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E-mail breach Has it hit just about everyone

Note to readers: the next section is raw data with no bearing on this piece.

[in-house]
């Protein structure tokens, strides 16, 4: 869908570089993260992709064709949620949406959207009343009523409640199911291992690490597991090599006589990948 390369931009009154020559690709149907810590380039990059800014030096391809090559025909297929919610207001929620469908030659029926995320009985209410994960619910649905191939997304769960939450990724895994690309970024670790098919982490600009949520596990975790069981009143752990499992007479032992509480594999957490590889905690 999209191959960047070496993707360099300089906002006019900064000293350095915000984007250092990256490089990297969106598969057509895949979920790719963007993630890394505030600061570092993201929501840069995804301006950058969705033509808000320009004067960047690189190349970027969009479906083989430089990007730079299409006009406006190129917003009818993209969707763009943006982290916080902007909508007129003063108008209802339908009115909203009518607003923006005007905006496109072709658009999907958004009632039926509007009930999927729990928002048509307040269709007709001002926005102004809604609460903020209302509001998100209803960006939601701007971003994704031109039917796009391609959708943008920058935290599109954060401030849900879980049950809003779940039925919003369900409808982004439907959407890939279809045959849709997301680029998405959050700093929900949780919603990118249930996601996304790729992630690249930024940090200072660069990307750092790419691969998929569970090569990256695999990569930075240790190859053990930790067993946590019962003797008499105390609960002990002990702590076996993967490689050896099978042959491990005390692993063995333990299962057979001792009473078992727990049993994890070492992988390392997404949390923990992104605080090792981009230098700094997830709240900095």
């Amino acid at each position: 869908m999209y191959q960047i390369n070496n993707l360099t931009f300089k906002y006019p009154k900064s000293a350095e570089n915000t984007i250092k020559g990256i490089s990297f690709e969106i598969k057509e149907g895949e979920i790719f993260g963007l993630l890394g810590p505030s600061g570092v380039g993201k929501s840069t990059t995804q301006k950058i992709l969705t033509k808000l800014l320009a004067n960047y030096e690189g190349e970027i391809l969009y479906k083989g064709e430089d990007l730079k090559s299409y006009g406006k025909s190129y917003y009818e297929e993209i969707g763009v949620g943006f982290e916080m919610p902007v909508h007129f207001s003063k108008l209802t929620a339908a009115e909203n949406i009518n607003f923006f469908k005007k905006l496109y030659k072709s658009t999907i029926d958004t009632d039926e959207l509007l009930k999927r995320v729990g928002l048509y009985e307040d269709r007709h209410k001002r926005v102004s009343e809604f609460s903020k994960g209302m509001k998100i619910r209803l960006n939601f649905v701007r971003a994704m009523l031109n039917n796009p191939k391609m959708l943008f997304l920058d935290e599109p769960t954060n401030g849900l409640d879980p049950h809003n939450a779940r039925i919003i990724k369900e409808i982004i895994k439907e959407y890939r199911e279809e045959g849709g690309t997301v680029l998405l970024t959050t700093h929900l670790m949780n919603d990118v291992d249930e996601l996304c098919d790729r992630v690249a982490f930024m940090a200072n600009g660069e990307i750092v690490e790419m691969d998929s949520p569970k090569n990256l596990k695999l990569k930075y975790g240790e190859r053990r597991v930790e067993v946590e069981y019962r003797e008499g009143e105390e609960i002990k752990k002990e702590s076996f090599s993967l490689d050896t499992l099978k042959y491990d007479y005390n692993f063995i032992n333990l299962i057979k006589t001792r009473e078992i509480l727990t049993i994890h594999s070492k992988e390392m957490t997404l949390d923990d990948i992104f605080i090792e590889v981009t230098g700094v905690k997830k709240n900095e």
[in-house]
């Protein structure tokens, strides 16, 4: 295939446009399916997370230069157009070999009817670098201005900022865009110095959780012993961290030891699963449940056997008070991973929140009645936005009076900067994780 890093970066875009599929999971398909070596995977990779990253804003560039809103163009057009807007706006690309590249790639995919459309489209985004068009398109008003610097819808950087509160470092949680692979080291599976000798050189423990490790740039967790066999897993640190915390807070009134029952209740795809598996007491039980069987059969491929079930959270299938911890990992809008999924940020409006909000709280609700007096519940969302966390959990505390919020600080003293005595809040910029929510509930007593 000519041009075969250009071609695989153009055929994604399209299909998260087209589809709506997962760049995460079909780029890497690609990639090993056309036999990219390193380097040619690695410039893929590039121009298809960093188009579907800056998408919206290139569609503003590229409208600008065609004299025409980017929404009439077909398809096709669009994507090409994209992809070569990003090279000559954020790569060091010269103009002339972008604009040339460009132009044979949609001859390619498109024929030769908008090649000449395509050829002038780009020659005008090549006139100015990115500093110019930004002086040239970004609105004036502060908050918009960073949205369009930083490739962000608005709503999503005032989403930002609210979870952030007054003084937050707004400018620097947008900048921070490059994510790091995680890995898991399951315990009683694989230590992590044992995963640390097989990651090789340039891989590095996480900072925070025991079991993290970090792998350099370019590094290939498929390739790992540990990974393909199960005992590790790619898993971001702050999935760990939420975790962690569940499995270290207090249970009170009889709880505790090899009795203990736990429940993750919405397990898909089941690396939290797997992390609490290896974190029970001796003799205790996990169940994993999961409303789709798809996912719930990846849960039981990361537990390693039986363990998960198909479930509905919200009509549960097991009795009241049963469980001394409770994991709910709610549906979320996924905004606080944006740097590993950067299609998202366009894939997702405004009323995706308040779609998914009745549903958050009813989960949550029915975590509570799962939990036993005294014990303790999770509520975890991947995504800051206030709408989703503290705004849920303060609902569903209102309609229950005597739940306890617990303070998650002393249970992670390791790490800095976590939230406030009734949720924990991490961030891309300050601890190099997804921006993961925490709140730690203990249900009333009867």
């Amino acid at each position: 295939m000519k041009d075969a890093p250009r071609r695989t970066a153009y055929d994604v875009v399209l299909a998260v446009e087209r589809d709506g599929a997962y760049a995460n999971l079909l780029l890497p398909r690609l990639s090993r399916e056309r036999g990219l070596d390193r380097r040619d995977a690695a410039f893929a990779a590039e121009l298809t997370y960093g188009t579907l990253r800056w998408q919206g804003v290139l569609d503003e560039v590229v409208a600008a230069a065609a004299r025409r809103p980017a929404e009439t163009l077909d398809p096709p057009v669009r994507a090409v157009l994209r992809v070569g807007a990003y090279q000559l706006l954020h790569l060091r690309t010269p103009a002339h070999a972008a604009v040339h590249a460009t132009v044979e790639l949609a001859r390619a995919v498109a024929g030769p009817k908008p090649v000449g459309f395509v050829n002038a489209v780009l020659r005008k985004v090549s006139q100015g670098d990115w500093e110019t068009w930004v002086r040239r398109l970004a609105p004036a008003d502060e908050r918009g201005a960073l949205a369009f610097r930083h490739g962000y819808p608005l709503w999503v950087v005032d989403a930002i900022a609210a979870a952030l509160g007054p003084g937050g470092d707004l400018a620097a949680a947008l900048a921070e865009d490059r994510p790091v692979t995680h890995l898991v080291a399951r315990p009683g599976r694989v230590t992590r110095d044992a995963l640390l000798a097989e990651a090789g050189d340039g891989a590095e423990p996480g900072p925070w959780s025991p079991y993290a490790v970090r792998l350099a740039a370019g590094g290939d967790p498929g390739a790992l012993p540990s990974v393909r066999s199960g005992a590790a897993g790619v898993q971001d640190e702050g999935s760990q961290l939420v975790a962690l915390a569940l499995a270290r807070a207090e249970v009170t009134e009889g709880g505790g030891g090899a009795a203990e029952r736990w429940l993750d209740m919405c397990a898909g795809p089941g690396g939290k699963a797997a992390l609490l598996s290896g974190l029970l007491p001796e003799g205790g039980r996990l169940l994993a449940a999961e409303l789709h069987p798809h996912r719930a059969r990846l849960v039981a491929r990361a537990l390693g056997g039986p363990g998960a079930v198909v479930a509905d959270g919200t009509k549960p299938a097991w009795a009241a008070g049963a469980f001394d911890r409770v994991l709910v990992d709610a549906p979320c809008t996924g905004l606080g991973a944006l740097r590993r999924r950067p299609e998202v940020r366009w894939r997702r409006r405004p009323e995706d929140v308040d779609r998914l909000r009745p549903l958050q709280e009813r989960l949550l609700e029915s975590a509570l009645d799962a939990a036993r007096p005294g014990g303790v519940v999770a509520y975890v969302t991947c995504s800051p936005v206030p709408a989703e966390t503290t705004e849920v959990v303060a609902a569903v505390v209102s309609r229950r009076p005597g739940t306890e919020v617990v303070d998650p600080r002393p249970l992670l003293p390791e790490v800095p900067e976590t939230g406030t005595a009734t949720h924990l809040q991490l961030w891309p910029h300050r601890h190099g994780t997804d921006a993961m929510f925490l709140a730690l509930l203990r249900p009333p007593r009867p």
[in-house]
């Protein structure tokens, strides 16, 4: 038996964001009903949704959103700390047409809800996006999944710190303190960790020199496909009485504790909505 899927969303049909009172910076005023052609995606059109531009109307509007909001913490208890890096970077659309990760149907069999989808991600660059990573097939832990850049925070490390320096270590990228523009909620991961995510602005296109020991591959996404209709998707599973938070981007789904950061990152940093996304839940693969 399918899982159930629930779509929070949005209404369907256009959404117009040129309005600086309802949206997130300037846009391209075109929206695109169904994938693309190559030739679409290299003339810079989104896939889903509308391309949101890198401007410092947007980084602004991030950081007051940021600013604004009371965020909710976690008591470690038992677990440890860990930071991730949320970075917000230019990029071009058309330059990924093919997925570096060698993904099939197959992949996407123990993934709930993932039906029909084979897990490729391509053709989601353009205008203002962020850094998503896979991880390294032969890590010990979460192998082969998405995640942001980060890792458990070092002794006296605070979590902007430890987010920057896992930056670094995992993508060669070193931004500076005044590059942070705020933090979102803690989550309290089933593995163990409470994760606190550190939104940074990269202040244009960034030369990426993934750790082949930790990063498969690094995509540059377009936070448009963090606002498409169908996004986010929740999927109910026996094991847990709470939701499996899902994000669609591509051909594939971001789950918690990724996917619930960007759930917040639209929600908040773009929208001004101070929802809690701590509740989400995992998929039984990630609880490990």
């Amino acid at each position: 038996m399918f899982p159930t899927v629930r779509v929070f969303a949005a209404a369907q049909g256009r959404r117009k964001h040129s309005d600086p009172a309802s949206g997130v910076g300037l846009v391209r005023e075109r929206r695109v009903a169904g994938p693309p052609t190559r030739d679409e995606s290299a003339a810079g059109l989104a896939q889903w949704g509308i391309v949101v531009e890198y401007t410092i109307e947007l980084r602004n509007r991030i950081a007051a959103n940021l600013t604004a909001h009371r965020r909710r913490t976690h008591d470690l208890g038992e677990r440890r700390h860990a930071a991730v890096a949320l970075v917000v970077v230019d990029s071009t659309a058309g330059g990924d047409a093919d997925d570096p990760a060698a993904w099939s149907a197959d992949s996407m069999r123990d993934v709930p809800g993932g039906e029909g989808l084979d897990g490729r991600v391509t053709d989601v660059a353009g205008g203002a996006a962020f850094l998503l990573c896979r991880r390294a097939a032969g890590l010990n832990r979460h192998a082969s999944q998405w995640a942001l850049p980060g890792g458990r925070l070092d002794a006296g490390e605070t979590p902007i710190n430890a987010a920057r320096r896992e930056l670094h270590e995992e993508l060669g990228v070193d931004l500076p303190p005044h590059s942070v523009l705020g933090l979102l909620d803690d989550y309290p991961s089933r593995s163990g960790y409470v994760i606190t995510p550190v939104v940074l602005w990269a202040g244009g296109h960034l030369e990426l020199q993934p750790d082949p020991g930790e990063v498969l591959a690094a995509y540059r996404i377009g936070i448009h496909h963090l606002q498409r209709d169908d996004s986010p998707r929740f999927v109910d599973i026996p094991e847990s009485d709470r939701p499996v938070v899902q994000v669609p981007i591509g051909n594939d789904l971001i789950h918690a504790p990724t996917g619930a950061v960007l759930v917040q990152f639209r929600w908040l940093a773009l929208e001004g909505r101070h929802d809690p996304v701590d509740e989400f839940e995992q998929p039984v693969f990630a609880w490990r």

MADISON, Wis. (4/11/11)--Almost everyone seems to know someone whose name and e-mail address was among the millions compromised in a hacking of Epsilon, the world's largest e-mail marketer. Security experts and credit unions warned last week that consumers will see a sharp hike in phishing e-mails--especially targeted or "spear" phishing. Just how big is this breach, and how will it affect credit unions and members? Some say it likely will top the largest breach in history--the Heartland Payment Systems breach of 40 million accounts disclosed in 2009. Epsilon's parent company, Alliance Data Systems Corp., discovered the breach on March 30 and said it affects roughly 2% of its 2,500 clients. However, more and more of its clients are notifying their customers they were among the addresses compromised. Epsilon's clients include some of the world's largest retailers, banks and financial service companies, and telecommunications companies: Capital One Financial, Barclays Bank, U.S. Bancorp, Citigroup, Ameriprise Financial and JPMorgan Chase, Verizon, Charter Communications, TiVo, Best Buy, Walgreens, Kroger and Kraft Foods (AOL's WalletPop.com and New York Post April 4, Yahoo.com April 3 and April 8). Both security experts News Now interviewed agreed that the breach's impact will grow. "There's not a final answer yet [as to how many names and addresses were compromised] but likely it is more widespread than initially believed," said Brian M. Otte, senior vice president of corporate development at Perimeter, a security solutions firm headquartered in Milford, Conn., and a CUNA Strategic Services provider. Jay Liebe, director of integration at Las Vegas-based Switch SuperNAP, a provider of facility and network security and a CUNA Strategic Services provider, agreed. "I absolutely don't believe that all the problems have been disclosed," Liebe said, noting that Epsilon is "clearly on damage control, much like those in charge of Japan's nuclear reactors" affected by the catastrophe there. The breach's direct effect on the credit union market is not yet clear. "Initially, it was a couple of companies, but now it is effecting more and more companies," Otte said. Is the type of information stolen that serious? Opinions vary. Otte points out that names and addresses can be easily found through other sources and emphasized that "no financial information has been compromised. However, the hackers have access to e-mails and will use them to phish--an action that involves sending phony e-mails and collecting numbers from unsuspecting consumers." Names and e-mail addresses are all a hacker needs to send "targeted" phishing attacks against a specific brand. While many phishing expeditions rarely hit recipients who are actually customers of the company they claim to be, targeted phishing ensures recipients are customers of the company they're attacking. And that could trick recipients into disclosing more information that can be used in identity theft. Liebe says the breadth of scale of the companies involved indicates Epsilon was "careless" about differentiating different industries' information. "Clearly Epsilon had to have a flaw in its architecture to expose the kind of data it did and to expose such a wide area," he said. "There are many wonderful companies in credit unions' space who do a phenomenally successful job with security so they are able to protect their members' data," he told News Now. The fact that Marriott, Verizon and bank data are lumped together indicates they may not have treated sensitive banking data differently, Liebe said. "The data they had relate to their businesses, and Epsilon mixed it all together. I don't believe credit unions as a whole have their marketing services in that kind of setup." Both experts said credit unions can take specific steps to make sure their members don't succumb to the wiles of the people who hacked Epsilon's database. "First, they should alert their members and explain that they are not going to ever be asking for any sensitive information. Train members not to respond to the e-mails, not to give out their passwords, not to give out their Social Security numbers," Otte said. "Second, get an anti-phishing system or service so the credit union can be proactive in tracking to see if any phishing schemes are using their name," Otte added. Liebe advised that "credit unions share [with members] the hard work they do with security providers to make sure the data can't be shared and compromised. Credit unions don't give their data out like Epsilon did."
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